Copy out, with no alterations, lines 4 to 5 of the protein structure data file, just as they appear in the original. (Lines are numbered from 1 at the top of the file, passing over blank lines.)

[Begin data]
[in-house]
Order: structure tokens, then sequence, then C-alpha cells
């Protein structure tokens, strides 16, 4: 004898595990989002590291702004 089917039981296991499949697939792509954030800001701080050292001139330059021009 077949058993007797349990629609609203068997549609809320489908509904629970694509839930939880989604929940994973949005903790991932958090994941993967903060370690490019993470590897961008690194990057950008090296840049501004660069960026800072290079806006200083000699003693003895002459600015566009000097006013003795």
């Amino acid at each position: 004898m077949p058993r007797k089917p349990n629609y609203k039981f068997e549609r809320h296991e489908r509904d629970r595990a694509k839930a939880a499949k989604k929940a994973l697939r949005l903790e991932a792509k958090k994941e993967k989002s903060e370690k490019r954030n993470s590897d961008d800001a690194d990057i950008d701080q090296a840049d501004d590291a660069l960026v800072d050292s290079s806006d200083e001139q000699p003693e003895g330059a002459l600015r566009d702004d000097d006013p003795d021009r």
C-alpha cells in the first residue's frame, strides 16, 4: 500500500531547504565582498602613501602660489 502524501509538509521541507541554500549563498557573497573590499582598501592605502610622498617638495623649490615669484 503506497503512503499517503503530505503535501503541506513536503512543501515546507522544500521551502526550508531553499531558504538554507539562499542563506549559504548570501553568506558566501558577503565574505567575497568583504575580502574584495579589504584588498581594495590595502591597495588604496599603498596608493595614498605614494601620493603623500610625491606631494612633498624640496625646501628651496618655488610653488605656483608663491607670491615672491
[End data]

């Amino acid at each position: 004898m077949p058993r007797k089917p349990n629609y609203k039981f068997e549609r809320h296991e489908r509904d629970r595990a694509k839930a939880a499949k989604k929940a994973l697939r949005l903790e991932a792509k958090k994941e993967k989002s903060e370690k490019r954030n993470s590897d961008d800001a690194d990057i950008d701080q090296a840049d501004d590291a660069l960026v800072d050292s290079s806006d200083e001139q000699p003693e003895g330059a002459l600015r566009d702004d000097d006013p003795d021009r």
C-alpha cells in the first residue's frame, strides 16, 4: 500500500531547504565582498602613501602660489 502524501509538509521541507541554500549563498557573497573590499582598501592605502610622498617638495623649490615669484 503506497503512503499517503503530505503535501503541506513536503512543501515546507522544500521551502526550508531553499531558504538554507539562499542563506549559504548570501553568506558566501558577503565574505567575497568583504575580502574584495579589504584588498581594495590595502591597495588604496599603498596608493595614498605614494601620493603623500610625491606631494612633498624640496625646501628651496618655488610653488605656483608663491607670491615672491